Offensive assertion links Mormon Church to increased suicides
Randy Lovely is the Arizona Republic’s chief editor and VP of News. When he arrived, it was “with his partner, “ ensuring his sexuality was front and center from day one.
Noticeable changes were the increasing reports and puff pieces on topics involving homosexuality — whether editorially pushing against the military’s “don’t ask, don’t tell” policy, in favor of same-sex marriage or promoting the gay advocacy group No Longer Silent: Clergy for Justice, which supports leadership roles for gay men, lesbians and others in Christian church services. The daily advocates for same-sex partners health benefits. The Day of Silence solidarity in Arizona schools is given the kid glove treatment.
Recently, the newspaper has been fixated on “gays” in the LDS Church. Articles on fallen-away Mormons such as state Senator-elect Kyrsten Sinema, and former legislator Steve May make news.
But not just any such duos will do. The focus is now on a specific couple of lovebirds named Flake and Salmon who declare they want to marry and start a family. Those surnames have a particular resonance since they are not only well known in Arizona’s political community — Republican community. They are also names that are prominent in the state’s multi-generational Latter-Day Saints arena.
So, via the most recent newspaper report, we introduce you to Matt R. Salmon and Kent Flake, who are now on a mission — of a different sort. The men are described as “huddled at Pioneer Park across the street“ from the festive Christmas Lights ceremony at the Mesa temple with other members of the Phoenix Gay Lesbian Bisexual Transgender Coalition, to hold “a suicide-prevention outreach and candlelight vigil aimed at preventing gay Mormon suicides in Arizona.”
How odd that the newspaper presents gay Mormons as more likely to take their own lives than others in the homosexual population. Where is the corresponding report on Catholic, Buddhist, Baptist, Presbyterian and Jewish homosexuals? Where are the facts to substantiate such a wild claim?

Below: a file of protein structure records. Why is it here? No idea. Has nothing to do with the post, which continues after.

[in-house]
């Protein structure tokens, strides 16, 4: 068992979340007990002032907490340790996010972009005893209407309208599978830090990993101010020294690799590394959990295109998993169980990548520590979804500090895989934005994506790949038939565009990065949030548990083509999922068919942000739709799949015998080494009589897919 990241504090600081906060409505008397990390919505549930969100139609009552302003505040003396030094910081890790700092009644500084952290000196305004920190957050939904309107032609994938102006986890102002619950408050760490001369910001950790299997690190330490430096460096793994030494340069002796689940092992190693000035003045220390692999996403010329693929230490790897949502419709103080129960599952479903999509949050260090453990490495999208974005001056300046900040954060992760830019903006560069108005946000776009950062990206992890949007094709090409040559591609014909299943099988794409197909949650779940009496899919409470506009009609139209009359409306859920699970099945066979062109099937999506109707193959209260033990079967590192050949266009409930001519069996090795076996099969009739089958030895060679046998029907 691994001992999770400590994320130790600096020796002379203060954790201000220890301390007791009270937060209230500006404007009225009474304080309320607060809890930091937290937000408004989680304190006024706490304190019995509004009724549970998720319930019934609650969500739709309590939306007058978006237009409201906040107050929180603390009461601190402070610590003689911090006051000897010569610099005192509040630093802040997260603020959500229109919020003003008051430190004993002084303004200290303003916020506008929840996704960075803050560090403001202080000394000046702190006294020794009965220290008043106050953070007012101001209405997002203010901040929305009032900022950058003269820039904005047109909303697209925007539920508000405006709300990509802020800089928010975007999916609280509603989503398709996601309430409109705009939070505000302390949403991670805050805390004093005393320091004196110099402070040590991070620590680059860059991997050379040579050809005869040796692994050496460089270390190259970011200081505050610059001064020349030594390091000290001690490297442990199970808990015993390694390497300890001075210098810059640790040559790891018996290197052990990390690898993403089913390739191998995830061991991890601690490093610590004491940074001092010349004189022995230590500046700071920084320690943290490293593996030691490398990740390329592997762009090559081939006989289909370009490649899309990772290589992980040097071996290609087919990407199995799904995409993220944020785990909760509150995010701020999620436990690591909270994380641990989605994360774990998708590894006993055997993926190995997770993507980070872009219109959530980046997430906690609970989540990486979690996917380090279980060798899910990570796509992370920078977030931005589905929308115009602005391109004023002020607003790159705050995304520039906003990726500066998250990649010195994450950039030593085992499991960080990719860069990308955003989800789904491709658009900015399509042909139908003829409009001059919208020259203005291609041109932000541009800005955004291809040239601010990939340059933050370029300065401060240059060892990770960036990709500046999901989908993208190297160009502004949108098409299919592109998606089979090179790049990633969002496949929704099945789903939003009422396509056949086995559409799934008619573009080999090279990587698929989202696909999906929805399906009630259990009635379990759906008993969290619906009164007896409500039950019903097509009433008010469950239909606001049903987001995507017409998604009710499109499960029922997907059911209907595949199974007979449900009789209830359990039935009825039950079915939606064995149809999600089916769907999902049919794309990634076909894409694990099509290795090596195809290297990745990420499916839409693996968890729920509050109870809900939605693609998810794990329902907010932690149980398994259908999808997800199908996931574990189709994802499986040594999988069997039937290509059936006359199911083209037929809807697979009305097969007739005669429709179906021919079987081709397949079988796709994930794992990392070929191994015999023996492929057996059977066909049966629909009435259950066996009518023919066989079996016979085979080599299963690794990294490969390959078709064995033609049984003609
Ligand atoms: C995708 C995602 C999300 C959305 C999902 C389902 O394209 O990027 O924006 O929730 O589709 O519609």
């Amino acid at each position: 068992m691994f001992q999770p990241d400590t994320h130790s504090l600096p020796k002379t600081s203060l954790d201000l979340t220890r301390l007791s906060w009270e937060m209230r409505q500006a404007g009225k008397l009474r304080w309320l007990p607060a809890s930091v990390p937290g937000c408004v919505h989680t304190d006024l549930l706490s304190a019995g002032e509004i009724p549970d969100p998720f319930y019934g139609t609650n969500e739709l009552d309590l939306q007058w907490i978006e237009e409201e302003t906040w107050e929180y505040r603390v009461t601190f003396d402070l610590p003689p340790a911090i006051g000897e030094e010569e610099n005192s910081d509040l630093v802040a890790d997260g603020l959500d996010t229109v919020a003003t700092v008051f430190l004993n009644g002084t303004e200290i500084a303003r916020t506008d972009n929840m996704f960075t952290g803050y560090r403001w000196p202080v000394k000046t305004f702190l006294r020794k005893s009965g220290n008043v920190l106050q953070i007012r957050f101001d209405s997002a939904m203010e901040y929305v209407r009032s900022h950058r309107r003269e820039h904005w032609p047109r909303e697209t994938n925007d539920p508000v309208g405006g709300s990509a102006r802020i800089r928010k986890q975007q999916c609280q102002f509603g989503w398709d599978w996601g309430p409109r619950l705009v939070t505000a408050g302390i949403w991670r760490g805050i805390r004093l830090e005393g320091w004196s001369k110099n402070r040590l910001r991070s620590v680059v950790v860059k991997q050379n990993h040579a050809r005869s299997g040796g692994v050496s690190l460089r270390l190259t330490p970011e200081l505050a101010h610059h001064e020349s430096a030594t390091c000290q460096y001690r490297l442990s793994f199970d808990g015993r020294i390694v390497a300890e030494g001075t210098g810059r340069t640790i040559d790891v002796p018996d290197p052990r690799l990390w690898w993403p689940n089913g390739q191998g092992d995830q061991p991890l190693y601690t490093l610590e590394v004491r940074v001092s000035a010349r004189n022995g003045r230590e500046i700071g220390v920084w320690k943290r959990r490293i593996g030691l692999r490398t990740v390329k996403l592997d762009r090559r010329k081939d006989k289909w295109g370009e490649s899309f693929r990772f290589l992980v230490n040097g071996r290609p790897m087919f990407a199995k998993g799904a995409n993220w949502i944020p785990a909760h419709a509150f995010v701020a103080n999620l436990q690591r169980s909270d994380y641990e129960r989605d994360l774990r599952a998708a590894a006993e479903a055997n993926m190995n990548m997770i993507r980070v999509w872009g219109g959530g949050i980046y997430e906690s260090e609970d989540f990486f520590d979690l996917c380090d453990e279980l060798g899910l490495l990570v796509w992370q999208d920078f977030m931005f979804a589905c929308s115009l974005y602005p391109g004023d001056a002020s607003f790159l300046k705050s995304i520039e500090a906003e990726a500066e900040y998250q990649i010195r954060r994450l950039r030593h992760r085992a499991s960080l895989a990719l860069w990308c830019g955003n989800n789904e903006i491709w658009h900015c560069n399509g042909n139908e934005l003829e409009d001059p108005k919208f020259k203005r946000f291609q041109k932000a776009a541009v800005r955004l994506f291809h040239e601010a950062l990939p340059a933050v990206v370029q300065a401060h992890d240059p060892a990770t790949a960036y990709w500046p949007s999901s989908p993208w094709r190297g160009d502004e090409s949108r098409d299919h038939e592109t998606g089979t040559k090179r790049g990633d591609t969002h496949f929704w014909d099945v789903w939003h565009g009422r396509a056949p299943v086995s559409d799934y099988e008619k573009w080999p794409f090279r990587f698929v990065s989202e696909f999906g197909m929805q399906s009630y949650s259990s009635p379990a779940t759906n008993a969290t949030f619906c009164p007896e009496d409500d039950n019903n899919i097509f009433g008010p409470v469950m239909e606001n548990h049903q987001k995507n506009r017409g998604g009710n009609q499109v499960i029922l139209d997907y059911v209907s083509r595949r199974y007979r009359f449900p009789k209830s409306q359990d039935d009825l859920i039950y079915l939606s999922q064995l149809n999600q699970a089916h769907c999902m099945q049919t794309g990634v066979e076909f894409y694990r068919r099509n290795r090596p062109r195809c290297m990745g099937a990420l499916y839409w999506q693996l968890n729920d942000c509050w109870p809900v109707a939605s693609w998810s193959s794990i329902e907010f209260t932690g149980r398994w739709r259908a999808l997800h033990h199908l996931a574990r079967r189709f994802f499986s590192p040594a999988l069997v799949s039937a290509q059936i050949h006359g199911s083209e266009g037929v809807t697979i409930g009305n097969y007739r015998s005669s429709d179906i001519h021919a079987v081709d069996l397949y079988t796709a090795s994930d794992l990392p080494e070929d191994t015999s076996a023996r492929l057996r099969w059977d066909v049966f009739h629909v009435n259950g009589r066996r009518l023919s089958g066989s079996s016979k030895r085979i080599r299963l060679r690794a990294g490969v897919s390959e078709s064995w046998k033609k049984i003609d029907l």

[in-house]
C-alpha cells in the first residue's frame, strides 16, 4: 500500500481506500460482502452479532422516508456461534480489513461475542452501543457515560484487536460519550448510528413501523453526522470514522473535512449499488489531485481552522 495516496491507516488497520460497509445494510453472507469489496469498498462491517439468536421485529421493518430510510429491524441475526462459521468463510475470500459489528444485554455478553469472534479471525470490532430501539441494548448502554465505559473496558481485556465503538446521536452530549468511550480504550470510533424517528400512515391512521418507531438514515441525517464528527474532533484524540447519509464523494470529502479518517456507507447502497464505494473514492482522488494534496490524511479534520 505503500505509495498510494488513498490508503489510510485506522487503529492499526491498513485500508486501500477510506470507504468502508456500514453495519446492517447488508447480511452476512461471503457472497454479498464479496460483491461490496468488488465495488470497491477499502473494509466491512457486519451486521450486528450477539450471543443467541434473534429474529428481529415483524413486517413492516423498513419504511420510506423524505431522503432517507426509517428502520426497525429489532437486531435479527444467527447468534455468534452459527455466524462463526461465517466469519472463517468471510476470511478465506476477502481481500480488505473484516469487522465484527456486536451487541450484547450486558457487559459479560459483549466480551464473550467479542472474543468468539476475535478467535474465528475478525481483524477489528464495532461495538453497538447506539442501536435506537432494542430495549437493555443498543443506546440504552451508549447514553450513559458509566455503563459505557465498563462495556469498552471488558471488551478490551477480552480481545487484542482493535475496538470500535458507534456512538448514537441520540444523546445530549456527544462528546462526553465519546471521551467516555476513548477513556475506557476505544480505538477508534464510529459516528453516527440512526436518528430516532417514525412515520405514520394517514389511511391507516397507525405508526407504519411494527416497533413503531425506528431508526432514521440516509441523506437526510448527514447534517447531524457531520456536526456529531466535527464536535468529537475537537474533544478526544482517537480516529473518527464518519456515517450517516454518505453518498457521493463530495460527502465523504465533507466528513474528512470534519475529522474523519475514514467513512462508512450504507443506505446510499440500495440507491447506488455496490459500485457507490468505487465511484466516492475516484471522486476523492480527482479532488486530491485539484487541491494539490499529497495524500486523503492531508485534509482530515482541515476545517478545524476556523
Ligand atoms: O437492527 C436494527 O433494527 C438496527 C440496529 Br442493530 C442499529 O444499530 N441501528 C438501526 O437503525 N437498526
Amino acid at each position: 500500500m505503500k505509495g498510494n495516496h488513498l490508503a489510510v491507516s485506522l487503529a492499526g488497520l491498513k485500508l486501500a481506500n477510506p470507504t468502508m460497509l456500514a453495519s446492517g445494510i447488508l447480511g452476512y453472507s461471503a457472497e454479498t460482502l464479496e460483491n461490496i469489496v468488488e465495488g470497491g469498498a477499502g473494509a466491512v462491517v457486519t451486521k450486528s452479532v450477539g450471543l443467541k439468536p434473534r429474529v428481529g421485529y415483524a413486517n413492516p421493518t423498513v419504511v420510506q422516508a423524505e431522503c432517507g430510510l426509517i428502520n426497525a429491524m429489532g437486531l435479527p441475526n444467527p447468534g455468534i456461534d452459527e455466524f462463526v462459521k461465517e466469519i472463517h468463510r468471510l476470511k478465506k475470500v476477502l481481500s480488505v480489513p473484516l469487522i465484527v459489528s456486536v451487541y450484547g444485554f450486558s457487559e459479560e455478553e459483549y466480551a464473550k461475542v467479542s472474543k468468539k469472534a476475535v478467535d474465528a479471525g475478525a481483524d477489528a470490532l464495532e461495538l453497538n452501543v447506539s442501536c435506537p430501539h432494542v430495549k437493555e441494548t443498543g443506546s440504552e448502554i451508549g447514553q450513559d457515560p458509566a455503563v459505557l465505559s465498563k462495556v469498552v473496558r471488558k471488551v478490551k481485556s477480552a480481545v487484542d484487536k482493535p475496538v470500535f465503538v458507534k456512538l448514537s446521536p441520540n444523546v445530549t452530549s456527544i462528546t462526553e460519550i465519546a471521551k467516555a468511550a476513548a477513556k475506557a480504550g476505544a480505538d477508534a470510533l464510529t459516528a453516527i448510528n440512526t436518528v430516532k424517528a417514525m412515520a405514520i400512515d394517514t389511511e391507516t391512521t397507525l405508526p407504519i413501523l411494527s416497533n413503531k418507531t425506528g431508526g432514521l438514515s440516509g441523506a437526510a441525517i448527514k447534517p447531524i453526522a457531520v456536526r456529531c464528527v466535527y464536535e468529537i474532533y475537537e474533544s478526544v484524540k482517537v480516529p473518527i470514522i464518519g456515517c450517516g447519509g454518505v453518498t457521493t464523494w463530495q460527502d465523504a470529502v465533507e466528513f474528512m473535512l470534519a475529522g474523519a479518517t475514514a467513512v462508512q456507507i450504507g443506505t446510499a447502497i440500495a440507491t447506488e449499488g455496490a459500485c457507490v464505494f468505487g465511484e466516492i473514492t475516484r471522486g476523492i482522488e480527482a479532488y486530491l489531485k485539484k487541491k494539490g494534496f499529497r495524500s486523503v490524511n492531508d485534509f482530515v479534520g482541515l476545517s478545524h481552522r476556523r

The Phoenix New Times, a tabloid-style publication, previously covered the Salmon/Flake duo with an attitude and exceedingly flashy photos.
The frost is barely off the AZ GOP’s pumpkin before we witness the far reaching internal squabbles, begun by the vindictive McCain supporters. The upshot is the organized coup which rendered Republican chairman Randy Pullen ineligible to retain his chairmanship. Pullen, McCain and Kyl all reside in Distinct 11, as do their unwavering nemeses Maricopa County Chairman Rob Haney and County Executive Director Tom Husband.
And like water oozing from a pipe fissure, the applicants for his post are not only pooling up, but seeking endorsements with which to wow the crowd of state committeemen at the upcoming January meeting to elect Pullen’s successor and other state party officers.
The candidates are vying for the big kahuna: Being able to waive a banner declaring the support of Maricopa County Sheriff Joe Arpaio. Such an endorsement implies the candidate, like the sheriff, is a strong defender of a truly secure border, not hypocritical campaign blather in the mode of McCain.
Yet one who is doing just that is perennial candidate Vernon Parker, who is keeping the phone lines sizzling by calling conservative lawmakers and other elected officials touting Arpaio’s support.
Arpaio and Parker employ the same strategist. But former PV appointed mayor Parker is solidly in McCain’s camp — an integral piece of information not forthcoming from Parker. In fact Parker was instrumental in taking out Tom Husband as a precinct committeeman when he was County Chair, disqualifying him to continue in that role.
The election is weeks off. Other candidates are sure to enter the fray. An early endorsement has the potential of locking in support one might later regret. It also can sway others in a direction they might not have taken if all facts were known.
Let’s take a reflective step back and hold off on endorsements that could bring on a major case of buyer‘s remorse.
There is plenty of time.
While the rest of us eat turkey during Thanksgiving week, the Washington Post does a fine job exposing the pork on which Arizona Sen. Jon Kyl and his D.C. cohorts prefer to feast.
Within three days of Republican senators — along with incoming senators-elect — renounced earmarks, Kyl slipped in a $200 million gift to settle claims by black farmers and American Indians against the federal government. The measure was added by Kyl to a larger bill sought by none other than President Barack Obama and supported by Democrat senators Max Baucus, (MT) and Jeff Bingamon (NM). In all, black farmers will get about $1.2 billion to settle fraud-laden claims that the Agriculture Department’s local offices discriminated against them.